Delegates to the UN General Assembly in New York walk through outdoor protests.
Protests are always part of the theatre of the UN General Assembly, and the 2017 session has kicked off with a Pan-African group calling on the UN to bar long-serving African leaders from the proceedings.
They called on the UN to, in their words, show “respect for the people of those countries that can’t be called democracies.”
“We are here to protest at the UN because most of our countries like Gabon, Togo, Congo Tchad and the DRC are headed by dictators, and we are sick and tired of the United Nations disrespecting us inviting these people
to speak on issues that they themselves are causing in their countries,” said the CGR Elvine Belinda Andjembe.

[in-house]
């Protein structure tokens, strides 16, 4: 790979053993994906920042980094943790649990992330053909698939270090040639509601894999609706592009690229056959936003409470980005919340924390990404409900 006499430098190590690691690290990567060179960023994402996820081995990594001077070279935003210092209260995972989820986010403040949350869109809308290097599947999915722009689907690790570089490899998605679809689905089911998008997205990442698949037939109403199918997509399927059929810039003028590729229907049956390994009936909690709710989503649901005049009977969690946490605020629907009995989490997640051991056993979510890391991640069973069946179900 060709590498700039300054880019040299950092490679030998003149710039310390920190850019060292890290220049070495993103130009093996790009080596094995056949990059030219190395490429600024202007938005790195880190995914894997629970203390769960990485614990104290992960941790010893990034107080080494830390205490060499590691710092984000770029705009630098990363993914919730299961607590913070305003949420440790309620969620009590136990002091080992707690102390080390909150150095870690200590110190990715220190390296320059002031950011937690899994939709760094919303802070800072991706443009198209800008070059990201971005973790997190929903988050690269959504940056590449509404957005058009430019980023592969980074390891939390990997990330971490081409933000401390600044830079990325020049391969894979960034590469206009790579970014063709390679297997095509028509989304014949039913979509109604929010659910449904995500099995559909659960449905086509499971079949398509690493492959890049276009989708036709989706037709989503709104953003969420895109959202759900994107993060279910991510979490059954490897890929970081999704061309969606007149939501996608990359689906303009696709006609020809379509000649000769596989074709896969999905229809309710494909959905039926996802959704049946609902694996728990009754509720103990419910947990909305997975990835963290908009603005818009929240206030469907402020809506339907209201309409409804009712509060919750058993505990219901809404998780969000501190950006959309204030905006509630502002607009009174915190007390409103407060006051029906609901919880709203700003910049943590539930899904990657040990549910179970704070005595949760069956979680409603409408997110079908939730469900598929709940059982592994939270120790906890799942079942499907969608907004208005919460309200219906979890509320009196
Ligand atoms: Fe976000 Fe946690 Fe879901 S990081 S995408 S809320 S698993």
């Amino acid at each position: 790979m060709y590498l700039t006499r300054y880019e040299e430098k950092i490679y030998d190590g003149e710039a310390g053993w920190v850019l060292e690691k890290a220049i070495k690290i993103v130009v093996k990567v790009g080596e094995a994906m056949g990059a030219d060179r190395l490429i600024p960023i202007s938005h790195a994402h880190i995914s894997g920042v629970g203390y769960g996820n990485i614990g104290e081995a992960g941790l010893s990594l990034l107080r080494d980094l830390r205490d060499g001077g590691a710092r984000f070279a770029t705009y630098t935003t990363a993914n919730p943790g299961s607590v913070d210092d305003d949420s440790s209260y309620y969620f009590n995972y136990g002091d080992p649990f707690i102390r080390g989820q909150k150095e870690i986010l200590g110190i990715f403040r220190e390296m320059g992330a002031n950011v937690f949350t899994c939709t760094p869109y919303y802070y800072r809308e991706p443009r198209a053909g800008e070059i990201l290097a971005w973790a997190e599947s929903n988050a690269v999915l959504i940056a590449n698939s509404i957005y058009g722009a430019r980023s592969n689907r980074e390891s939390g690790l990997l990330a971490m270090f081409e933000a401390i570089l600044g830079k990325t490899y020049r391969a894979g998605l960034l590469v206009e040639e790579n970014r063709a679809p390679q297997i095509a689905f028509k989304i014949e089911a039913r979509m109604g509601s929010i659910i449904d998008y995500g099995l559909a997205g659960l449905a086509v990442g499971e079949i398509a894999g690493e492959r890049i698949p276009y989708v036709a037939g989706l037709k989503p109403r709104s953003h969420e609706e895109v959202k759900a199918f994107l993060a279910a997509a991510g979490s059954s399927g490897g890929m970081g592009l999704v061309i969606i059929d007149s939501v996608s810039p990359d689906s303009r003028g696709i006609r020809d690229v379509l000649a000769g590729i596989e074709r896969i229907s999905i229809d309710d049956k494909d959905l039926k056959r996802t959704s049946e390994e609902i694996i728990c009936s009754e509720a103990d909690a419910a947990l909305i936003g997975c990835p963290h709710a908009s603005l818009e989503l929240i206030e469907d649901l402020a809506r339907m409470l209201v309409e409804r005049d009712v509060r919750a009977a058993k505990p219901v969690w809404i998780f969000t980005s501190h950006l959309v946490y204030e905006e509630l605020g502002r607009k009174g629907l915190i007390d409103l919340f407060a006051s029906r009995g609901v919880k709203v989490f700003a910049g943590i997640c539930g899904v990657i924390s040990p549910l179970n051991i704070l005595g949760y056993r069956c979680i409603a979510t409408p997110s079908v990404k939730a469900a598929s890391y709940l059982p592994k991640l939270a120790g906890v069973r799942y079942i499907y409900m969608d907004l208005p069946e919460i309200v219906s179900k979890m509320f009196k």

Egyptian expats, many of them Coptic Christians, also demonstrated. They have been subject to persecution back home, and they expressed support for Egypt’s current leadership.
“I am here to support president El-Sisi and support Egypt, and to protest against Qatar because Qatar supports terrorism, supports it with money. Terrorism without money cannot continue,” said one man.
Their voices have been expressed, but will they be heard? Inside the UN building, the wheels of diplomacy grind on.
“From inside the UN HQ you can hear the protests. The Agenda goes on: and this Wednesday sees Donald Tusk, President of the European Council, speak. The General Assembly week will host also one of the most awaited meetings: it focuses on a « Global Compact » or system to regulate migration on a global scale, promoted by the UN,” reports euronews’ Michela Monte, from New York.